• $\begingroup$ So, Martin, you're saying that, assuming the clips are spaced in such a way that the weight is evenly distributed, calculating how much weight these 25 screws can collectively support is as easy as taking the weight a single screw can support and multiplying that by the number of screws in the assembly? $\endgroup$ – oscilatingcretin Nov 1 '12 at 10:14
  • $\begingroup$ FYI while this isn't the type of question we particularly want to encourage on the site, it isn't off topic either. $\endgroup$ – David Z Nov 1 '12 at 17:36

As others have pointed out in the comments, it is not really trivial to apply any model to reality, especially since we don’t know much about reality. However, we can make a few educated guesses and estimations and see how well everything fits together.

First, assuming perfect weight distribution, we see that five screws would probably be sufficient to support your wall. And while the assumption is probably wrong, we can be relatively sure that a safety margin of 500% is a good start.

Second, we can look at how much a single screw has to support according to your diagram. An upper boundary for the area of the wall supported by a single screw seems to be four ‘rectangles’, corresponding to about $$\frac{4}{44} \approx 0.09 \hat{=} 45.5\textrm{ lb }\hat{=} \frac{1}{3}\textrm{ screwweight}_{\textrm{max}}\quad.$$ That still looks rather good, doesn’t it?

Third, we could check if there are any screws that, if they are removed, leave another screw with many more ‘neighbouring’ tiles. As far as I can see, the maximum would still be about six (corresponding to approx. $\frac{1}{2}\textrm{ screwweight}_{\textrm{max}}$).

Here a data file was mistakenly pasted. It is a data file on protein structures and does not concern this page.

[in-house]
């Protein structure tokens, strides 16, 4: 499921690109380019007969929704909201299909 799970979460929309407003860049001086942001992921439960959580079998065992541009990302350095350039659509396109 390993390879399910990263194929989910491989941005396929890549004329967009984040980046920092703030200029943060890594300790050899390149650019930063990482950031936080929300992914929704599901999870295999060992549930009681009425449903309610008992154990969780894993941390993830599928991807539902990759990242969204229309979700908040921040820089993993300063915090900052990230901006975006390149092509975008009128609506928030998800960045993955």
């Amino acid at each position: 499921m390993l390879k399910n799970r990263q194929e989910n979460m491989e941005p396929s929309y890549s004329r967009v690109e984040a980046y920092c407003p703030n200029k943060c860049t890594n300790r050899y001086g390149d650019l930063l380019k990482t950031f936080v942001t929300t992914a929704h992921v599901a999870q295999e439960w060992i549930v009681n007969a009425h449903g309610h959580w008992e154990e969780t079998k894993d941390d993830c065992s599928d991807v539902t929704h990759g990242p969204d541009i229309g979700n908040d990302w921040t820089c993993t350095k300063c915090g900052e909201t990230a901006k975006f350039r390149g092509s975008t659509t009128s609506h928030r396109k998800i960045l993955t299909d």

I would hence tend to say that you are fine, but there are many, many problems that could possibly arise (not to mention that I am not a construction engineer and roughly followed http://xkcd.com/793/).

  • It appears that you are building some sort of sound-proofing. Not to take into account possible issues with vibrations (and hence faster wear of the screws) seems silly.
  • Depending on how and where you fix things to the wall, you might have to deal with ugly resonances, both between the two walls and within the drywall. Without knowing the speed of sound in drywalls, it is difficult to make any estimates here.
  • Everything else I didn’t think of.
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  • $\begingroup$ Yes, there are more things to consider like sudden structural settling. I can take a hammer and snap a drywall screw if I whack it really hard whereas a wood screw would just bend. My question assumes total structural stability. Being that I am no physicist, what does your equation/expression/whatever it is equate to? What's it saying in plain, layman's English terms? $\endgroup$ – oscilatingcretin Nov 1 '12 at 11:37
  • $\begingroup$ Oh, I was just relating the area of the drywall (made up of 44 rectangles) to those closest to one particular screw (4). Then the weight of the wall closest to a particular screw is $\frac{4}{44} \times \textrm{ total mass of wall}$. This happens to be $45.5\textrm{ lbs}$, which is equal to $\frac{1}{3}$ of the weight a single screw can support. $\endgroup$ – Claudius Nov 1 '12 at 13:05